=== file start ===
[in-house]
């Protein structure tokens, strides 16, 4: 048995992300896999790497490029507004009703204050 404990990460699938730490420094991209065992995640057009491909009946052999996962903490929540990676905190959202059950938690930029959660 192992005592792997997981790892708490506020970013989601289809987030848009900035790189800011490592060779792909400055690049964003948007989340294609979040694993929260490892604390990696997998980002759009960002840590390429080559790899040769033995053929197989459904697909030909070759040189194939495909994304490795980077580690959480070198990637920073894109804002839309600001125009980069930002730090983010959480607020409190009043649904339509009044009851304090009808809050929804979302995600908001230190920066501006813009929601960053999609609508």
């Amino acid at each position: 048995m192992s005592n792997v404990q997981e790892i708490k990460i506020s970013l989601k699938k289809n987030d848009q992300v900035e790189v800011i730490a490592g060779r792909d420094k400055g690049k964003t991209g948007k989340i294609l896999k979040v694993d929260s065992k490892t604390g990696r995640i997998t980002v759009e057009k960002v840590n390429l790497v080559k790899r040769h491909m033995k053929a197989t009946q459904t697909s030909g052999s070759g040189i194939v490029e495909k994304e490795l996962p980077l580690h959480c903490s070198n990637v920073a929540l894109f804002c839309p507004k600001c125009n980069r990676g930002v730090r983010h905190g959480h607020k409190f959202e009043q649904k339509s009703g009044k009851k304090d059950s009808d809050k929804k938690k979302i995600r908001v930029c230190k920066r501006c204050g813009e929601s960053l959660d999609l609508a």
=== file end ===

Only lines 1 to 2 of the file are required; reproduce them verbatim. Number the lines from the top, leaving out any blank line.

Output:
[in-house]
């Protein structure tokens, strides 16, 4: 048995992300896999790497490029507004009703204050 404990990460699938730490420094991209065992995640057009491909009946052999996962903490929540990676905190959202059950938690930029959660 192992005592792997997981790892708490506020970013989601289809987030848009900035790189800011490592060779792909400055690049964003948007989340294609979040694993929260490892604390990696997998980002759009960002840590390429080559790899040769033995053929197989459904697909030909070759040189194939495909994304490795980077580690959480070198990637920073894109804002839309600001125009980069930002730090983010959480607020409190009043649904339509009044009851304090009808809050929804979302995600908001230190920066501006813009929601960053999609609508």